Alpine Beer Co. | Alpine: Alpine makes great beer. Tell you something you didn’t already know, right? Since being acquired by Green Flash Brewing Company in 2014, many have complained about perceiving a drop-off in quality between beers brewed in Alpine and those brewed on a larger scale and packaged for distribution, but this year, numerous canned offerings tasted better, more consistent and truer to the beers that inspired the purchase of that famed East County interest.

Bear Roots Brewing

Bear Roots Brewing | Vista: Though a tiny nano built into a homebrew shop, this family-run brewery has been churning out enjoyable beer from the get-go. As such, the grizzly interest has earned a solid reputation and following, enough that ownership considered expanding brewing capabilities. Even though it opted against getting a bigger, more sophisticated brewhouse (instead fortifying the business with an outdoor patio), it has still managed to up the brightness and flavor of its beers.

Burning Beard Brewing | El Cajon: One of the most buzzed-about new breweries to open in the past two years, El Cajon’s best (and only) fermentation facility opened with an impressive beer line-up that only keeps getting better. The key is the brewing team’s devotion to fine-tuning until they get beers where they and their fans want them. Throw in this year’s barrel-aged specialties and you have an operation that managed to increase its angle of ascension in 2017.

Council Brewing | Kearny Mesa: When this husband-wife business first opened, its little-guy charm and friendly staffers made up for occasional inconsistencies. As it grew, sour beers of varied composition expanded the business’ rep and reach while taking center stage, portfolio-wise. The deliciousness of those brews continues to increase. Ditto non-sour beers, most impressively Council’s hoppy stock, which used to be a tad hit-and-miss, but now wows on a regular basis.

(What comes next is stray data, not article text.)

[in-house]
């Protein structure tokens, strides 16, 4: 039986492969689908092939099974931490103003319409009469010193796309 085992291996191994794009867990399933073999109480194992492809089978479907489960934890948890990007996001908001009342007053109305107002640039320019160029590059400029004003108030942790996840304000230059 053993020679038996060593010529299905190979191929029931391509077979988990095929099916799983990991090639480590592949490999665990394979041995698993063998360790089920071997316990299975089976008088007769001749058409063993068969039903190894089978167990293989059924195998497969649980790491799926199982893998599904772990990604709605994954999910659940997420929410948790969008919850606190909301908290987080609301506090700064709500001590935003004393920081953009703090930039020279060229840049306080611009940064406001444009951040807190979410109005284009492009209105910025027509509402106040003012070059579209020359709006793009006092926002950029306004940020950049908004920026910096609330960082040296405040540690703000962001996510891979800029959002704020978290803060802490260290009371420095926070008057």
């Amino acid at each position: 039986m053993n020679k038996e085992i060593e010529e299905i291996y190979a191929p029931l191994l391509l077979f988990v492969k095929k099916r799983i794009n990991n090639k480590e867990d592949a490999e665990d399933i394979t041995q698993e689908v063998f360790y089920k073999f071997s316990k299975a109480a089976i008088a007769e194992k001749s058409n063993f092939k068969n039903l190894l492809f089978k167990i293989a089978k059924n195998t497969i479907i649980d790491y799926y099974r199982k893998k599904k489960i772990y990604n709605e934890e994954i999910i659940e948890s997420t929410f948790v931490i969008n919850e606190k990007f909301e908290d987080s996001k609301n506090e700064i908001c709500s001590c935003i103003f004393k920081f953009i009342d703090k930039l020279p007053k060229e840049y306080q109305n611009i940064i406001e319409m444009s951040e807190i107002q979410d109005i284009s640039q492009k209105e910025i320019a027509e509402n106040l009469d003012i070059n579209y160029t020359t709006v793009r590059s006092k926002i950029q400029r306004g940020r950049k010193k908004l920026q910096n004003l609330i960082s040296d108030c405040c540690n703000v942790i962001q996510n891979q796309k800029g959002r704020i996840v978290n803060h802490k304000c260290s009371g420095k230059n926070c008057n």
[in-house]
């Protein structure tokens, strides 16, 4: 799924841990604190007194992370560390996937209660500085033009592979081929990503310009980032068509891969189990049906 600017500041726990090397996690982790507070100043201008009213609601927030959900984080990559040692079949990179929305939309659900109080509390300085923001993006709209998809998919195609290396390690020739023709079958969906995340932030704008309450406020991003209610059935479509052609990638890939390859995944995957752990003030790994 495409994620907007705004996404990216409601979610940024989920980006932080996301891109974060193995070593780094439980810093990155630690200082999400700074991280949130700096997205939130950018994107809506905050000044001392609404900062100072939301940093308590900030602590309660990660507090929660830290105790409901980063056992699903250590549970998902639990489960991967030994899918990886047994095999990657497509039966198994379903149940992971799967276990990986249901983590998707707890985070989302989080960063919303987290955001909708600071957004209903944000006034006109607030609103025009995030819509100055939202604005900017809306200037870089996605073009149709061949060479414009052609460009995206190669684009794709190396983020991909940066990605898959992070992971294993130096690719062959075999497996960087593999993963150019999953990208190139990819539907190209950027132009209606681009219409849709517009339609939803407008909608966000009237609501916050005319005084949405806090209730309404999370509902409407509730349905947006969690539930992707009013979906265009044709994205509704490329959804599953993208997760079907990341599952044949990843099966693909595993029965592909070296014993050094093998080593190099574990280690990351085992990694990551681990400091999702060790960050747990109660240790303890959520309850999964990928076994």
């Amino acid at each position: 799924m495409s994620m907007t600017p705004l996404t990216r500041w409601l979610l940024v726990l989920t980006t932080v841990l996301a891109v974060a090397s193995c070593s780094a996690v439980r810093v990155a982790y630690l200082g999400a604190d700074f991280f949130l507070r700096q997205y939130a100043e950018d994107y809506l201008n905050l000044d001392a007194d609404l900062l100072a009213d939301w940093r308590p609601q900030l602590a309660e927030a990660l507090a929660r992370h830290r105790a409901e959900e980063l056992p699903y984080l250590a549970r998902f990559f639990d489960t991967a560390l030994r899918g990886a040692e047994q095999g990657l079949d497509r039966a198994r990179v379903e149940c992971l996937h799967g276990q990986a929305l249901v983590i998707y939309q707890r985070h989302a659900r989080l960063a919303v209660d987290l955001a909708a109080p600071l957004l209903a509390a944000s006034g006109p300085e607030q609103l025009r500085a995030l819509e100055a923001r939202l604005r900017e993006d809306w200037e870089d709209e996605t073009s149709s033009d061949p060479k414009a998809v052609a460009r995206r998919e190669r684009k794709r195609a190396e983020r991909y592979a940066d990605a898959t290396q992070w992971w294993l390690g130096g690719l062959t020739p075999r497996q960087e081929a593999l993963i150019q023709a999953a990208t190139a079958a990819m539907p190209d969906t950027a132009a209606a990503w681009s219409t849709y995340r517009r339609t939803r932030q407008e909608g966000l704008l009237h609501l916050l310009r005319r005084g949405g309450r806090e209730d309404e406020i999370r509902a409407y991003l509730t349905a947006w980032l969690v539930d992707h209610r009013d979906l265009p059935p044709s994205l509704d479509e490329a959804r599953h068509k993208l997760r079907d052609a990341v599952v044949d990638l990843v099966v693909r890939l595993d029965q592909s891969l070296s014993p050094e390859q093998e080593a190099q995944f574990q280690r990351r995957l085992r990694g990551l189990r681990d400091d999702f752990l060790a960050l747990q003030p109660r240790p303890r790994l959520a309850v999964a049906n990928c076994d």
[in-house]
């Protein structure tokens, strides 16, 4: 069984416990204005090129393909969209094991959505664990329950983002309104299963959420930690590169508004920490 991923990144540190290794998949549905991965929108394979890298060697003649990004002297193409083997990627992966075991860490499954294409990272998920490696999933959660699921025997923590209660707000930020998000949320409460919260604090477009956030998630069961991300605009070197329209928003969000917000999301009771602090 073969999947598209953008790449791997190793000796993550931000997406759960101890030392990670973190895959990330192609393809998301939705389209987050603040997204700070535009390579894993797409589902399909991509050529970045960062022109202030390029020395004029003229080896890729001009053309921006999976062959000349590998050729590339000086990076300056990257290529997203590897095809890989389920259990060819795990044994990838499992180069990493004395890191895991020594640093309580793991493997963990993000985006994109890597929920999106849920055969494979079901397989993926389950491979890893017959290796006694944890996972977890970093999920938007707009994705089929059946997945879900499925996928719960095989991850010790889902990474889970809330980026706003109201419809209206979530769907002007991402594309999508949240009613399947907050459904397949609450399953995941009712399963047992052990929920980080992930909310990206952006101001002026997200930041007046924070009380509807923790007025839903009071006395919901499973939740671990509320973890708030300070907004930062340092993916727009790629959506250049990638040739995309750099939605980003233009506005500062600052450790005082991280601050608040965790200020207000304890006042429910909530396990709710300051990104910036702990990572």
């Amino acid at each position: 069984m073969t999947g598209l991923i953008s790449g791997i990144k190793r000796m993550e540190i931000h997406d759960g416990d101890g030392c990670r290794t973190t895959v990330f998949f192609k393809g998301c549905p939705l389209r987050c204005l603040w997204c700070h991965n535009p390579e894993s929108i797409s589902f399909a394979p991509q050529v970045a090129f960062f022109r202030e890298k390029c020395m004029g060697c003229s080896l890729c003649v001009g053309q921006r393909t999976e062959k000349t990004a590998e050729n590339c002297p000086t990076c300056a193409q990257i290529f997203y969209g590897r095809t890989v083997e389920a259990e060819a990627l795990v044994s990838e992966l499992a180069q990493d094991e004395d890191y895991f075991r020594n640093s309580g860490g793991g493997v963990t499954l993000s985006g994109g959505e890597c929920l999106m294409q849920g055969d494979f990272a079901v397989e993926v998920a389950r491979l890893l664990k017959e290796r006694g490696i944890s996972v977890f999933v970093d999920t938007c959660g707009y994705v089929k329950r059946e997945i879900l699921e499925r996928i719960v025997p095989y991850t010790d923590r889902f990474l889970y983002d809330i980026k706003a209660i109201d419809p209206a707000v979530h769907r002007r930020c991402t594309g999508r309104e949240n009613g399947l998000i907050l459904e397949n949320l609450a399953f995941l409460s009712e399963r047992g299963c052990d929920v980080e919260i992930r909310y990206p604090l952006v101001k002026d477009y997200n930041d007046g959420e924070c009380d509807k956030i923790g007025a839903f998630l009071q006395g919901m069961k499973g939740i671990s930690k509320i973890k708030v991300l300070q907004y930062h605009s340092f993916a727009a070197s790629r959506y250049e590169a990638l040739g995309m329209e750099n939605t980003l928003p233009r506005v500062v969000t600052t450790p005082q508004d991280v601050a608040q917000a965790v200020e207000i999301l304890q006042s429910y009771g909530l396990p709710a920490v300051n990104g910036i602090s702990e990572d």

Division 23 Brewing | Miramar: This lesser-known brewery has had numerous head fermentationists since debuting in 2015, leading to varying quality across the beer-board. This year saw continued vocational movement within the brewhouse, but as of now, this operation’s beers are tasting better as a whole than they have at any point, making the long, winding road one must take to get to this tucked-away industrial park venue worth the maneuvering.

Indian Joe Brewing

Indian Joe Brewing | Vista: The beer at this native American-owned brewery was at its best right before it shuttered in 2015. After a lengthy search for an ideal, much larger base of operations, the business reopened this year with a new head brewer and a laundry list of house beers coming in at 30. Variety remains the name of the game, making it harder to keep every member of the diverse line-up in check; still, Indian Joe’s beers are the finest they’ve been during either of its iterations.

Kilowatt Brewing | Kearny Mesa & Ocean Beach: This business is in the process of expanding its brewing capabilities, but before trading up to a larger brewhouse, they took the wise step of bringing on a head brewer with experience garnered over years spent at AleSmith Brewing. He has tinkered with several beer recipes and the early results are extremely promising. This should be a fun brewery to keep an eye on over the coming year.